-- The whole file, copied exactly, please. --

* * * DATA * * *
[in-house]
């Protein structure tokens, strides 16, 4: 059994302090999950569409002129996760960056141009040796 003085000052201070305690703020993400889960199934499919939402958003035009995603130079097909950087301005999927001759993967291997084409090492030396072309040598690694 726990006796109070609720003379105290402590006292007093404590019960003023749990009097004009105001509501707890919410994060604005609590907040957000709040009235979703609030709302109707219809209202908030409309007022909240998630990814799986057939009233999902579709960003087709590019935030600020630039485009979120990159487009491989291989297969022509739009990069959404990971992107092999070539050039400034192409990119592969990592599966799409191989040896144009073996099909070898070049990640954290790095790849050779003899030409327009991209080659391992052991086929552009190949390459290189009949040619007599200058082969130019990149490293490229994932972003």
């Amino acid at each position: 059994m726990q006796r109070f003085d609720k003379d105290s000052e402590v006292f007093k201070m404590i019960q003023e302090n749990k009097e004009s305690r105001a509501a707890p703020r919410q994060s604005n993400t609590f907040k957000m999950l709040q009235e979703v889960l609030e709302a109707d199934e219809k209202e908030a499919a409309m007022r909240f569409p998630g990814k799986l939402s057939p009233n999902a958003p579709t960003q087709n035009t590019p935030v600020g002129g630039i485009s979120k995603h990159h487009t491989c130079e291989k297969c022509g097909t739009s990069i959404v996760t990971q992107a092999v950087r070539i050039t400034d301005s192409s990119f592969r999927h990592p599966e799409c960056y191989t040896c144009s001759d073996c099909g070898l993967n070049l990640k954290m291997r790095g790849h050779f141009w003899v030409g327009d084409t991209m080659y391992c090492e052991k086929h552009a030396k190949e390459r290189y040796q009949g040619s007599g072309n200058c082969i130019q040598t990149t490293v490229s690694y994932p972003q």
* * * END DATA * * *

[in-house]
């Protein structure tokens, strides 16, 4: 059994302090999950569409002129996760960056141009040796 003085000052201070305690703020993400889960199934499919939402958003035009995603130079097909950087301005999927001759993967291997084409090492030396072309040598690694 726990006796109070609720003379105290402590006292007093404590019960003023749990009097004009105001509501707890919410994060604005609590907040957000709040009235979703609030709302109707219809209202908030409309007022909240998630990814799986057939009233999902579709960003087709590019935030600020630039485009979120990159487009491989291989297969022509739009990069959404990971992107092999070539050039400034192409990119592969990592599966799409191989040896144009073996099909070898070049990640954290790095790849050779003899030409327009991209080659391992052991086929552009190949390459290189009949040619007599200058082969130019990149490293490229994932972003």
């Amino acid at each position: 059994m726990q006796r109070f003085d609720k003379d105290s000052e402590v006292f007093k201070m404590i019960q003023e302090n749990k009097e004009s305690r105001a509501a707890p703020r919410q994060s604005n993400t609590f907040k957000m999950l709040q009235e979703v889960l609030e709302a109707d199934e219809k209202e908030a499919a409309m007022r909240f569409p998630g990814k799986l939402s057939p009233n999902a958003p579709t960003q087709n035009t590019p935030v600020g002129g630039i485009s979120k995603h990159h487009t491989c130079e291989k297969c022509g097909t739009s990069i959404v996760t990971q992107a092999v950087r070539i050039t400034d301005s192409s990119f592969r999927h990592p599966e799409c960056y191989t040896c144009s001759d073996c099909g070898l993967n070049l990640k954290m291997r790095g790849h050779f141009w003899v030409g327009d084409t991209m080659y391992c090492e052991k086929h552009a030396k190949e390459r290189y040796q009949g040619s007599g072309n200058c082969i130019q040598t990149t490293v490229s690694y994932p972003q």